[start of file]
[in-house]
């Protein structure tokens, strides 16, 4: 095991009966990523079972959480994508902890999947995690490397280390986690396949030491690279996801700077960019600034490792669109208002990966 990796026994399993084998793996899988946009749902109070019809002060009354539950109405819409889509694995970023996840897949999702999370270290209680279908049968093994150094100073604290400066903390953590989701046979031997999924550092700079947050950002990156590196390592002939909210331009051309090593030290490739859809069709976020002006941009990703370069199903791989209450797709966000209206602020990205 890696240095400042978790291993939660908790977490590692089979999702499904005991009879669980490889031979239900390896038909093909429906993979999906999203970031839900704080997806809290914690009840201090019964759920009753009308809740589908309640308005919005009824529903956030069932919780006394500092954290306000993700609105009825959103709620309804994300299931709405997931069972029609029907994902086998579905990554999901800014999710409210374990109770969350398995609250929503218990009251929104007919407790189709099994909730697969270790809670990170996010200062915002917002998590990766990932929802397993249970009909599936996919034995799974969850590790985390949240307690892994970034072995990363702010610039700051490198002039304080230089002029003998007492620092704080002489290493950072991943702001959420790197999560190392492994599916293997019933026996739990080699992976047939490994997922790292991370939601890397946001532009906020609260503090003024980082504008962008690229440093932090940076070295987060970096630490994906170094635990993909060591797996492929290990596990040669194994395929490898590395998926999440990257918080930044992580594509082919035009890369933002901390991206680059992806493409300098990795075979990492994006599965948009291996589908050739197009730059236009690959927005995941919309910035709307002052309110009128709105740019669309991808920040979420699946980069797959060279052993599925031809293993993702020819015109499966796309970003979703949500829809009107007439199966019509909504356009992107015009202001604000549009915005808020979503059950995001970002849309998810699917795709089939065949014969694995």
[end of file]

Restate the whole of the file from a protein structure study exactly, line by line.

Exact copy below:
[in-house]
């Protein structure tokens, strides 16, 4: 095991009966990523079972959480994508902890999947995690490397280390986690396949030491690279996801700077960019600034490792669109208002990966 990796026994399993084998793996899988946009749902109070019809002060009354539950109405819409889509694995970023996840897949999702999370270290209680279908049968093994150094100073604290400066903390953590989701046979031997999924550092700079947050950002990156590196390592002939909210331009051309090593030290490739859809069709976020002006941009990703370069199903791989209450797709966000209206602020990205 890696240095400042978790291993939660908790977490590692089979999702499904005991009879669980490889031979239900390896038909093909429906993979999906999203970031839900704080997806809290914690009840201090019964759920009753009308809740589908309640308005919005009824529903956030069932919780006394500092954290306000993700609105009825959103709620309804994300299931709405997931069972029609029907994902086998579905990554999901800014999710409210374990109770969350398995609250929503218990009251929104007919407790189709099994909730697969270790809670990170996010200062915002917002998590990766990932929802397993249970009909599936996919034995799974969850590790985390949240307690892994970034072995990363702010610039700051490198002039304080230089002029003998007492620092704080002489290493950072991943702001959420790197999560190392492994599916293997019933026996739990080699992976047939490994997922790292991370939601890397946001532009906020609260503090003024980082504008962008690229440093932090940076070295987060970096630490994906170094635990993909060591797996492929290990596990040669194994395929490898590395998926999440990257918080930044992580594509082919035009890369933002901390991206680059992806493409300098990795075979990492994006599965948009291996589908050739197009730059236009690959927005995941919309910035709307002052309110009128709105740019669309991808920040979420699946980069797959060279052993599925031809293993993702020819015109499966796309970003979703949500829809009107007439199966019509909504356009992107015009202001604000549009915005808020979503059950995001970002849309998810699917795709089939065949014969694995």